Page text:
Other notable statistics:

â—† 75 percent of the kids were exposed through ingestion (inhalation accounted for 14.5 percent of cases). Other studies have found that marijuana-laced candies and chocolates are of particular concern for kids.

â—† Three-quarters of the kids exposed were under age 3. The mean age of kids exposed was 1.81 years.

â—† Between 2000 and 2013, 1,969 marijuana exposures occurred in the age range (50.7 percent of the exposed kids were males).

â—† In 31.7 percent of the cases, the children were not treated at a health care facility.

"Legalizing the medical or recreational use of marijuana may have economic or other benefits, but lawmakers also need to be aware of the potential hazard associated with unintentional exposure of young children," the study concludes. "It is imperative that commercially available marijuana products be sold in opaque, child-resistant packaging to mitigate the risk of child exposure."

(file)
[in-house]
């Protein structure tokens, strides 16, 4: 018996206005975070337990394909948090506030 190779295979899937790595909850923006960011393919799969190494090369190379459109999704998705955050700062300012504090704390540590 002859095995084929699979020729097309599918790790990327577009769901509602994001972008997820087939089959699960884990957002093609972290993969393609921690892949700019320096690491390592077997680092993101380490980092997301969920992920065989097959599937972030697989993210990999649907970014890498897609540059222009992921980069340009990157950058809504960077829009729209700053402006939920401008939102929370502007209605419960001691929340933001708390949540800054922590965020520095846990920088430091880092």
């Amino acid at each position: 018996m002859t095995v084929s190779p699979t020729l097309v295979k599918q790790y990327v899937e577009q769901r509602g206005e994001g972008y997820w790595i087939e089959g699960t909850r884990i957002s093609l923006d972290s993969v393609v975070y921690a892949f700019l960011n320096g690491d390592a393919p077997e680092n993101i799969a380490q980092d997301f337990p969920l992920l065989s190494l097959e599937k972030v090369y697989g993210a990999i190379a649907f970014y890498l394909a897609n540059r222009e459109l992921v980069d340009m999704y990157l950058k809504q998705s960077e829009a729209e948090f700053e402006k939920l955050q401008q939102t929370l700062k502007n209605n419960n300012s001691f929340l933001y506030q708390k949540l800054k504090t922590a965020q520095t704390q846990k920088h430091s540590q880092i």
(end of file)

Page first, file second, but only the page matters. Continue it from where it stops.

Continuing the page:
Colorado recently enacted stricter packaging regulations. And there's reason to believe that can work to keep kids' hands off pot. In 1970, Congress passed the The Poison Prevention Packaging Act of 1970, requiring child-resistant packaging for many household drugs and cleaners. Those efforts, combined with increased education and awareness, led to a marked drop in children's exposure to household cleaners, Pediatrics notes. From 1990 to 2006, the number of those cases decreased nationwide by 46.0 percent.

But the states that legalized medicinal marijuana before 2000"”California, Oregon, Washington, Alaska, and Maine"”have seen a much higher increase.

Those rate increases are eye-popping, but consider how infrequent marijuana exposures are compared to household bleach exposures. According to a 2010 report in the journal Pediatrics, the rate of bleach poisonings for kids under the age 5 is around 1.75 per 10,000 (extrapolated out, that's 175 per million). Bleach is in most households. Marijuana isn't. But if marijuana continues to proliferate legally into parents' homes, the exposure rates may keep rising.